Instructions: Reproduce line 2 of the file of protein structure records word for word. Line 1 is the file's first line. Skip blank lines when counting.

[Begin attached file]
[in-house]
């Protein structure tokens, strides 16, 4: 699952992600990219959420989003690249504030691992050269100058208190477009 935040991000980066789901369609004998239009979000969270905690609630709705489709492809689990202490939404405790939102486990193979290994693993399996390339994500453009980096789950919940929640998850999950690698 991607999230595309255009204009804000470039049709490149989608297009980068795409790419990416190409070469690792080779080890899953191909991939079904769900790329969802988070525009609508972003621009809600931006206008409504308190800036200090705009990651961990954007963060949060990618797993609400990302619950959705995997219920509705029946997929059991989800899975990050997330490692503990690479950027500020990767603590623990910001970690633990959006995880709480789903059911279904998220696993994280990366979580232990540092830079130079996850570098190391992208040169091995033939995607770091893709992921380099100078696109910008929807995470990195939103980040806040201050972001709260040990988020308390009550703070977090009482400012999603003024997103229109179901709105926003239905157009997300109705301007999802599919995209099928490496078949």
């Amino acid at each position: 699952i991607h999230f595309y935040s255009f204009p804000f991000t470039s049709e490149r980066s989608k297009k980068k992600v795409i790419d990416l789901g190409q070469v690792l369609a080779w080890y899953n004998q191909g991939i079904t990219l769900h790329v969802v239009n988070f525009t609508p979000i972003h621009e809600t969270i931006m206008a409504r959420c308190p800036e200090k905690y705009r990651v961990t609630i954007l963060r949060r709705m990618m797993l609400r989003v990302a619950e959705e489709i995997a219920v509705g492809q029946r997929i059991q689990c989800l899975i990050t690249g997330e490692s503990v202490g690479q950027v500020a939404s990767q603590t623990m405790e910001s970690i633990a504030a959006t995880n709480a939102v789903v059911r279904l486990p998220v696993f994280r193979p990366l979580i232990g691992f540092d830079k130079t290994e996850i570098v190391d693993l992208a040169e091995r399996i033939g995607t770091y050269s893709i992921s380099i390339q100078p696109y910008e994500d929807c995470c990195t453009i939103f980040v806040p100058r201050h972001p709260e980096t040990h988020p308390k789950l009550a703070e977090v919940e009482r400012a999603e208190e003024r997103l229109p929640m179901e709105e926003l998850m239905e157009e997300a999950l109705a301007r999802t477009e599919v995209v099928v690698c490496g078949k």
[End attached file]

């Protein structure tokens, strides 16, 4: 699952992600990219959420989003690249504030691992050269100058208190477009 935040991000980066789901369609004998239009979000969270905690609630709705489709492809689990202490939404405790939102486990193979290994693993399996390339994500453009980096789950919940929640998850999950690698 991607999230595309255009204009804000470039049709490149989608297009980068795409790419990416190409070469690792080779080890899953191909991939079904769900790329969802988070525009609508972003621009809600931006206008409504308190800036200090705009990651961990954007963060949060990618797993609400990302619950959705995997219920509705029946997929059991989800899975990050997330490692503990690479950027500020990767603590623990910001970690633990959006995880709480789903059911279904998220696993994280990366979580232990540092830079130079996850570098190391992208040169091995033939995607770091893709992921380099100078696109910008929807995470990195939103980040806040201050972001709260040990988020308390009550703070977090009482400012999603003024997103229109179901709105926003239905157009997300109705301007999802599919995209099928490496078949």